Epic lightning storm electrocuting Saturn... for eight months

The entire universe in blog form
Sept. 15 2009 5:03 AM

Epic lightning storm electrocuting Saturn... for eight months

[Update to my note; the blog software upgrade is tomorrow, Wednesday, not today. Sorry for the confusion, BABloggees! The Hive Overmind is doing a blog upgrade today from about 9 a.m. to 2 p.m. Eastern time, and during that period commenting will be turned off. Don't panic!]

Scientists using data from the Cassini spacecraft have found something amazing: a lightning storm on Saturn that's lasted for nearly eight months! And it's still going.

Phil Plait Phil Plait

Phil Plait writes Slate’s Bad Astronomy blog and is an astronomer, public speaker, science evangelizer, and author of Death From the Skies!  

Advertisement

Long lasting storms on planets aren't unusual; the Great Red Spot on Jupiter is at least 400 years old! But active lightning storms are more difficult to detect... unless you happen to be close by. Giant lightning bolts create vast discharges of radio energy, and Cassini's has an instrument sensitive to them. It's been monitoring Saturn for about five years now, and has seen lots of lightning storms. The previous record holder was 7.5 months, for a system that lasted from November 2007 to July of last year.

This new one has been raging since February, and shows no signs of abating. Storms on Saturn are a bit more violent than on Earth: they can be 3000 km (1800 miles) across, and discharge energy at rates 10,000 times higher than storms here on Earth!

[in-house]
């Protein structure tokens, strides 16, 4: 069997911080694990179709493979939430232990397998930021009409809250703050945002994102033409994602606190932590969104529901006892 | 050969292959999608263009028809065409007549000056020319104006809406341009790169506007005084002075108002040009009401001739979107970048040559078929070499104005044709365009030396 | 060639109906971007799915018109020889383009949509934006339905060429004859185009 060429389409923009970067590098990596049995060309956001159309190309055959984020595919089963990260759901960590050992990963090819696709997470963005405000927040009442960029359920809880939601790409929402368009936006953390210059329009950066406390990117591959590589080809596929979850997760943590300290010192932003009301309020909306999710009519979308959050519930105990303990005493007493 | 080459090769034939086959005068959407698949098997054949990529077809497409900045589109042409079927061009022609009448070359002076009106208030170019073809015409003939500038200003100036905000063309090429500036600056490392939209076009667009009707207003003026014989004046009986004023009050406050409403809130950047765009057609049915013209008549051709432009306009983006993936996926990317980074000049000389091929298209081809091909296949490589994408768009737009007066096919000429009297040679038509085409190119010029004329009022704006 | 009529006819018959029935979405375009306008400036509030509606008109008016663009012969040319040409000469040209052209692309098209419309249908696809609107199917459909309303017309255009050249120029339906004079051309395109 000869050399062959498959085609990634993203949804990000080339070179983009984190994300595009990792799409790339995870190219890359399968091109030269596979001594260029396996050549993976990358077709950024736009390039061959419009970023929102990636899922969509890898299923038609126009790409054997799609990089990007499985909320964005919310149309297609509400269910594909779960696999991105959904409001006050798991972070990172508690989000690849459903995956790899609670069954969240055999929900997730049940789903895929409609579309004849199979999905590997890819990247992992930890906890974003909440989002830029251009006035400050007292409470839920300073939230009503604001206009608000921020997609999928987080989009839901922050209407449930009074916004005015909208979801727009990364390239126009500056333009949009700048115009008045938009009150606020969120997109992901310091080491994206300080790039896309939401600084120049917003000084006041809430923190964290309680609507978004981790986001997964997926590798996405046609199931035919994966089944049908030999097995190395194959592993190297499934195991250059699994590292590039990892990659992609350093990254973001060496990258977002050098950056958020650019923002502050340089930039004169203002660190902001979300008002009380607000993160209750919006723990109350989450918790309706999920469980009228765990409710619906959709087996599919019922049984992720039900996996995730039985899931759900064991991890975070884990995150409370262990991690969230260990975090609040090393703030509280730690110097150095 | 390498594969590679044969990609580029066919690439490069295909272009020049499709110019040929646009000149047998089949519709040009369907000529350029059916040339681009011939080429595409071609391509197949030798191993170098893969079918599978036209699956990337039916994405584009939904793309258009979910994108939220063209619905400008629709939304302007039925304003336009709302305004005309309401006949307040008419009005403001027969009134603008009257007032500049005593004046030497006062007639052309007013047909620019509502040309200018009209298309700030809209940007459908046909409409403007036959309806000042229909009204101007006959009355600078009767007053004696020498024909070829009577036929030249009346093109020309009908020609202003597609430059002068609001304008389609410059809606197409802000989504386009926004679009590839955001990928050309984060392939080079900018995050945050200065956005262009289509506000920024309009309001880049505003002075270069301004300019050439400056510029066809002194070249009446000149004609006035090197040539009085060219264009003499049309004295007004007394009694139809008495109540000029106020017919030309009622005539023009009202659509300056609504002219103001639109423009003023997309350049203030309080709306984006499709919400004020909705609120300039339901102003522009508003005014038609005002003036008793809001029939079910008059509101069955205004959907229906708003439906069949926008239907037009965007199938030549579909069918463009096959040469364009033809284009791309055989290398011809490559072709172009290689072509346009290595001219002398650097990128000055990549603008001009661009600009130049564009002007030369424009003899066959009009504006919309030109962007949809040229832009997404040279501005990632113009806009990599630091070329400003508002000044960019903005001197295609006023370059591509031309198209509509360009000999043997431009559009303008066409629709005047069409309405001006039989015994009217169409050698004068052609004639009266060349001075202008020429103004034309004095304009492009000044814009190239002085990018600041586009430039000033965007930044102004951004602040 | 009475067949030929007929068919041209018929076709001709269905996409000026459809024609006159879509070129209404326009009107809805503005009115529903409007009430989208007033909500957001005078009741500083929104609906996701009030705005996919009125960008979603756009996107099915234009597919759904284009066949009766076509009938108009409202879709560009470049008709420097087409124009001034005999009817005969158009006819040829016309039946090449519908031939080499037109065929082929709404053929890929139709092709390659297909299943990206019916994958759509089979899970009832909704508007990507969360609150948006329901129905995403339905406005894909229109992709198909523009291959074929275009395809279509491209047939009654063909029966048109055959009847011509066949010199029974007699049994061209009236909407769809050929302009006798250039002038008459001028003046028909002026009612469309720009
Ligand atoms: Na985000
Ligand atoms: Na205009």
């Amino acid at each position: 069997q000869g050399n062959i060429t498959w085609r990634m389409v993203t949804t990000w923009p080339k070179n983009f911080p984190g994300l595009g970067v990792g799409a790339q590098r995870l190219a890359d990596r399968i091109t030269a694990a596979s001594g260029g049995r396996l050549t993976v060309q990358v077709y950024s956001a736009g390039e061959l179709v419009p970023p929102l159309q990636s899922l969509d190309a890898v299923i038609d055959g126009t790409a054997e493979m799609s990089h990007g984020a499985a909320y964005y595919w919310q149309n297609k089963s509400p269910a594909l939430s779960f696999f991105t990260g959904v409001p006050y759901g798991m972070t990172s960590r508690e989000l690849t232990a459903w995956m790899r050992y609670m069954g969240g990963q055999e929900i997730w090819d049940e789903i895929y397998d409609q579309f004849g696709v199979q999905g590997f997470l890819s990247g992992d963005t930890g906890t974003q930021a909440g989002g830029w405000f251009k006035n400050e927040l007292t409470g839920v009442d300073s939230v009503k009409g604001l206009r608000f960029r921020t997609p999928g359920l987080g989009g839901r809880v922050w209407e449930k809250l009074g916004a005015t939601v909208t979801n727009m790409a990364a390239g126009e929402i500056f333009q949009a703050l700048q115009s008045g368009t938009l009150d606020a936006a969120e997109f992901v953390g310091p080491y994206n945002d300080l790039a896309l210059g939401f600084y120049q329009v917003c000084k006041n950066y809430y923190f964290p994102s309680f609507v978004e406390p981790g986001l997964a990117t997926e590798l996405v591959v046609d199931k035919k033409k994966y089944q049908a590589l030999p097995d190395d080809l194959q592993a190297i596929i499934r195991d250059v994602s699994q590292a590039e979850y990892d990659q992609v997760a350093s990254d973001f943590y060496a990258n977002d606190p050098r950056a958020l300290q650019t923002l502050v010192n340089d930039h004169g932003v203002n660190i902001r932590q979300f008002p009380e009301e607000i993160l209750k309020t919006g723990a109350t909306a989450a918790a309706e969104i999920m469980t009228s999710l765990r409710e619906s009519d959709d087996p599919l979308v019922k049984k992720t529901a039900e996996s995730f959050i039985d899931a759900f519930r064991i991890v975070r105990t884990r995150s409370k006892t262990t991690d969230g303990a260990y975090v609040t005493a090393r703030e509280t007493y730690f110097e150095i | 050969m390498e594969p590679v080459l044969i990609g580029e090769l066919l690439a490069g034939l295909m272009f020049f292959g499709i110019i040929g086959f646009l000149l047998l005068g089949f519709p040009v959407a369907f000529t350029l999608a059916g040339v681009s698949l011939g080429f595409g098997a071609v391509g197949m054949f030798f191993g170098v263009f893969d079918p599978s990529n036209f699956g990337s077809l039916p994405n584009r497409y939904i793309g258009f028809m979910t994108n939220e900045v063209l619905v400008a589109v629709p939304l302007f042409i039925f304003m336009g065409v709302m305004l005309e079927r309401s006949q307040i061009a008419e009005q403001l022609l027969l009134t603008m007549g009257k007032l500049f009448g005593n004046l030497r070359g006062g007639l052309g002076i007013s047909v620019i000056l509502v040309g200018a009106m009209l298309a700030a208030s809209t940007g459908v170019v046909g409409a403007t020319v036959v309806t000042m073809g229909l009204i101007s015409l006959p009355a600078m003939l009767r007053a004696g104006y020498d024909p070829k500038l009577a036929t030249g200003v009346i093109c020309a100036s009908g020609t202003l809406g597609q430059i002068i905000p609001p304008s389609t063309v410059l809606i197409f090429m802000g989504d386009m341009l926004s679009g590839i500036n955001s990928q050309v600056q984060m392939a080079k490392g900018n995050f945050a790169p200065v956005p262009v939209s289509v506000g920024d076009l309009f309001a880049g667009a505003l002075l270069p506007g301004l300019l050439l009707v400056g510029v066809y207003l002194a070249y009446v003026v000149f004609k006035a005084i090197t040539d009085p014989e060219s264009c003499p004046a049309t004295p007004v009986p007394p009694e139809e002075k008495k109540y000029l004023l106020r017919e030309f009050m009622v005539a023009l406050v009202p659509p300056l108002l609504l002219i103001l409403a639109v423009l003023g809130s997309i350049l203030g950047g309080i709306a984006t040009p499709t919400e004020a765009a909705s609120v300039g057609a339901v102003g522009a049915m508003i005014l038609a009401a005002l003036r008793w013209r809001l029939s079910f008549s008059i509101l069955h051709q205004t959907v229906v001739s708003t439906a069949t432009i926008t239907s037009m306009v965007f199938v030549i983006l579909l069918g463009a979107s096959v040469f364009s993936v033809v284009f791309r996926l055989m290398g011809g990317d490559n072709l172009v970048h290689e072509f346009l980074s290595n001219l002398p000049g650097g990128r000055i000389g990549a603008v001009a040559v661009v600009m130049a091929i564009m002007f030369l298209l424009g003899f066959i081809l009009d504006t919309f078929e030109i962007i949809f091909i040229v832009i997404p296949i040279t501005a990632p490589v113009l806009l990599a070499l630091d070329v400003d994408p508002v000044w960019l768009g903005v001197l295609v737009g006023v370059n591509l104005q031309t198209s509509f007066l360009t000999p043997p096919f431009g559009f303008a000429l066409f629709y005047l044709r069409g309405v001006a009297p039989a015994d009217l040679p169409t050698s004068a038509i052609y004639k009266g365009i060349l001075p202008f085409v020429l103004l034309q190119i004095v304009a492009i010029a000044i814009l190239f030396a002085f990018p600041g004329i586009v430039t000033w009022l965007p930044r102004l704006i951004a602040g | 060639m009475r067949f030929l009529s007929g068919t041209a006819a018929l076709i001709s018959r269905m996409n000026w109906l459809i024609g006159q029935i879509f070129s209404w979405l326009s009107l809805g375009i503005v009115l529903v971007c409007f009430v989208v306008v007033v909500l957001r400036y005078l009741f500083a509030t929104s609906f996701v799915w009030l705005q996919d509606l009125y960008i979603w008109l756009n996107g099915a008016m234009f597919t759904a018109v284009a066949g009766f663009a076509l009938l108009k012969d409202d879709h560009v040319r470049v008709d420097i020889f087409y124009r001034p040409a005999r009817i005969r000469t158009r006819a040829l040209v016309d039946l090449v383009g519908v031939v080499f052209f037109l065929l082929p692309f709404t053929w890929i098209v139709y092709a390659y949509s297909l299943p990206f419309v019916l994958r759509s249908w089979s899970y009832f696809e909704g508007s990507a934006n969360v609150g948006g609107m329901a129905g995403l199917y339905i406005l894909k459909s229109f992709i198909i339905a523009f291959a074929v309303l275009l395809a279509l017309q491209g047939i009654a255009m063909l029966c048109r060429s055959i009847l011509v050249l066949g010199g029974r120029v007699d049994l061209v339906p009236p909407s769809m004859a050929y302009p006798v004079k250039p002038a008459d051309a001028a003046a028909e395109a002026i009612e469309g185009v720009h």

Yikes.

Lightning on Saturn
Cassini image of a lightning storm from July 2008.
Credit: NASA/JPL/Space Science Institute

Sure, this stuff is cool -- giant killer electrical storms , woohoo! -- but it's also science. As these waves of energy plow through Saturn's ionosphere, scientists can use them to map out the structure of Saturn's environment and learn how the giant planet behaves. That's really the whole point, of course.

That, plus planet-spanning disaster-movie sized lightning storms! Cooooool.

TODAY IN SLATE

History

The Self-Made Man

The story of America’s most pliable, pernicious, irrepressible myth.

Does Your Child Have Sluggish Cognitive Tempo? Or Is That Just a Disorder Made Up to Scare You?

Mitt Romney May Be Weighing a 2016 Run. That Would Be a Big Mistake.

Amazing Photos From Hong Kong’s Umbrella Revolution

Rehtaeh Parsons Was the Most Famous Victim in Canada. Now, Journalists Can’t Even Say Her Name.

Television

See Me

Transparent is the fall’s only great new show.

Doublex

Lena Dunham, the Book

More shtick than honesty in Not That Kind of Girl.

What a Juicy New Book About Diane Sawyer and Katie Couric Fails to Tell Us About the TV News Business

Rehtaeh Parsons Was the Most Famous Victim in Canada. Now, Journalists Can’t Even Say Her Name.

  News & Politics
Politics
Sept. 30 2014 11:57 AM Iowa Radical The GOP’s Senate candidate doesn’t want voters to know just how conservative she really is.
  Business
Moneybox
Sept. 30 2014 11:25 AM Naomi Klein Is Wrong Multinational corporations are doing more than governments to halt climate change.
  Life
The Vault
Sept. 30 2014 11:51 AM Thomas Jefferson's 1769 Newspaper Ad Seeking a Fugitive Slave 
  Double X
Doublex
Sept. 29 2014 11:43 PM Lena Dunham, the Book More shtick than honesty in Not That Kind of Girl.
  Slate Plus
Slate Picks
Sept. 30 2014 11:42 AM Listen to Our September Music Roundup Hot tracks from a cooler month, exclusively for Slate Plus members.
  Arts
Behold
Sept. 30 2014 12:10 PM Violence, Love, and Hope: Growing Up in the Bronx in the 1980s
  Technology
Future Tense
Sept. 30 2014 11:55 AM The Justice Department Is Cracking Down on Sales of Spyware Used in Stalking
  Health & Science
Bad Astronomy
Sept. 30 2014 7:30 AM What Lurks Beneath the Methane Lakes of Titan?
  Sports
Sports Nut
Sept. 28 2014 8:30 PM NFL Players Die Young. Or Maybe They Live Long Lives. Why it’s so hard to pin down the effects of football on players’ lives.